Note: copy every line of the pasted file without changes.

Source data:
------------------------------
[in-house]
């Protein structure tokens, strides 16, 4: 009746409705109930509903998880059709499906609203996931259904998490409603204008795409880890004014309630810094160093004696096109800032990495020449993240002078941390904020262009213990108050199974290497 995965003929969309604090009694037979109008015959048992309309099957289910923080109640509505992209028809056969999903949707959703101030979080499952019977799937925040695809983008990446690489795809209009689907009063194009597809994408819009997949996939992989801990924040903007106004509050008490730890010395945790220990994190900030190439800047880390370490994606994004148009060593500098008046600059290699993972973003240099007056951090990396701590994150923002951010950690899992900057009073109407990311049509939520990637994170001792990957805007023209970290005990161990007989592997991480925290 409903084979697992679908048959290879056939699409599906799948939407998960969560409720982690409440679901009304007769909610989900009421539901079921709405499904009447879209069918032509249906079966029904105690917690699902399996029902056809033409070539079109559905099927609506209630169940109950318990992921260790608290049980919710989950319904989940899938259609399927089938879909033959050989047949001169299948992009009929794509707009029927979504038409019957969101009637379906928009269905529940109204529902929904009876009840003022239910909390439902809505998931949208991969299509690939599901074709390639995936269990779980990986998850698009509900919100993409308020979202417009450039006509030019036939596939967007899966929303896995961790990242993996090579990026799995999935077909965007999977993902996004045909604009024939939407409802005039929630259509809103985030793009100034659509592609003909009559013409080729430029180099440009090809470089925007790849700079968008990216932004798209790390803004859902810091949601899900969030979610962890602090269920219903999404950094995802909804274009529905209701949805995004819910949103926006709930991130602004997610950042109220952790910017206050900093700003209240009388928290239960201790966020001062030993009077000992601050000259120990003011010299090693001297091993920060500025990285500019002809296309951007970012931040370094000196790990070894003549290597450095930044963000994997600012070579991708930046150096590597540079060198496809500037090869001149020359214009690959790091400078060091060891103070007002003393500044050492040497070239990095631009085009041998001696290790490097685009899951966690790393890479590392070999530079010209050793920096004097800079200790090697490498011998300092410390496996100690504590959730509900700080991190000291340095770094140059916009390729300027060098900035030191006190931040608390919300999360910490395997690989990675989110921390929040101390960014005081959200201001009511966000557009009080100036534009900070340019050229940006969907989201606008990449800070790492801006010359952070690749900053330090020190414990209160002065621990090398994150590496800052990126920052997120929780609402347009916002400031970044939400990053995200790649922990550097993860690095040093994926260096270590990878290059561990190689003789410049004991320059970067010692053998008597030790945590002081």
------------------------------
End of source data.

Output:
[in-house]
């Protein structure tokens, strides 16, 4: 009746409705109930509903998880059709499906609203996931259904998490409603204008795409880890004014309630810094160093004696096109800032990495020449993240002078941390904020262009213990108050199974290497 995965003929969309604090009694037979109008015959048992309309099957289910923080109640509505992209028809056969999903949707959703101030979080499952019977799937925040695809983008990446690489795809209009689907009063194009597809994408819009997949996939992989801990924040903007106004509050008490730890010395945790220990994190900030190439800047880390370490994606994004148009060593500098008046600059290699993972973003240099007056951090990396701590994150923002951010950690899992900057009073109407990311049509939520990637994170001792990957805007023209970290005990161990007989592997991480925290 409903084979697992679908048959290879056939699409599906799948939407998960969560409720982690409440679901009304007769909610989900009421539901079921709405499904009447879209069918032509249906079966029904105690917690699902399996029902056809033409070539079109559905099927609506209630169940109950318990992921260790608290049980919710989950319904989940899938259609399927089938879909033959050989047949001169299948992009009929794509707009029927979504038409019957969101009637379906928009269905529940109204529902929904009876009840003022239910909390439902809505998931949208991969299509690939599901074709390639995936269990779980990986998850698009509900919100993409308020979202417009450039006509030019036939596939967007899966929303896995961790990242993996090579990026799995999935077909965007999977993902996004045909604009024939939407409802005039929630259509809103985030793009100034659509592609003909009559013409080729430029180099440009090809470089925007790849700079968008990216932004798209790390803004859902810091949601899900969030979610962890602090269920219903999404950094995802909804274009529905209701949805995004819910949103926006709930991130602004997610950042109220952790910017206050900093700003209240009388928290239960201790966020001062030993009077000992601050000259120990003011010299090693001297091993920060500025990285500019002809296309951007970012931040370094000196790990070894003549290597450095930044963000994997600012070579991708930046150096590597540079060198496809500037090869001149020359214009690959790091400078060091060891103070007002003393500044050492040497070239990095631009085009041998001696290790490097685009899951966690790393890479590392070999530079010209050793920096004097800079200790090697490498011998300092410390496996100690504590959730509900700080991190000291340095770094140059916009390729300027060098900035030191006190931040608390919300999360910490395997690989990675989110921390929040101390960014005081959200201001009511966000557009009080100036534009900070340019050229940006969907989201606008990449800070790492801006010359952070690749900053330090020190414990209160002065621990090398994150590496800052990126920052997120929780609402347009916002400031970044939400990053995200790649922990550097993860690095040093994926260096270590990878290059561990190689003789410049004991320059970067010692053998008597030790945590002081």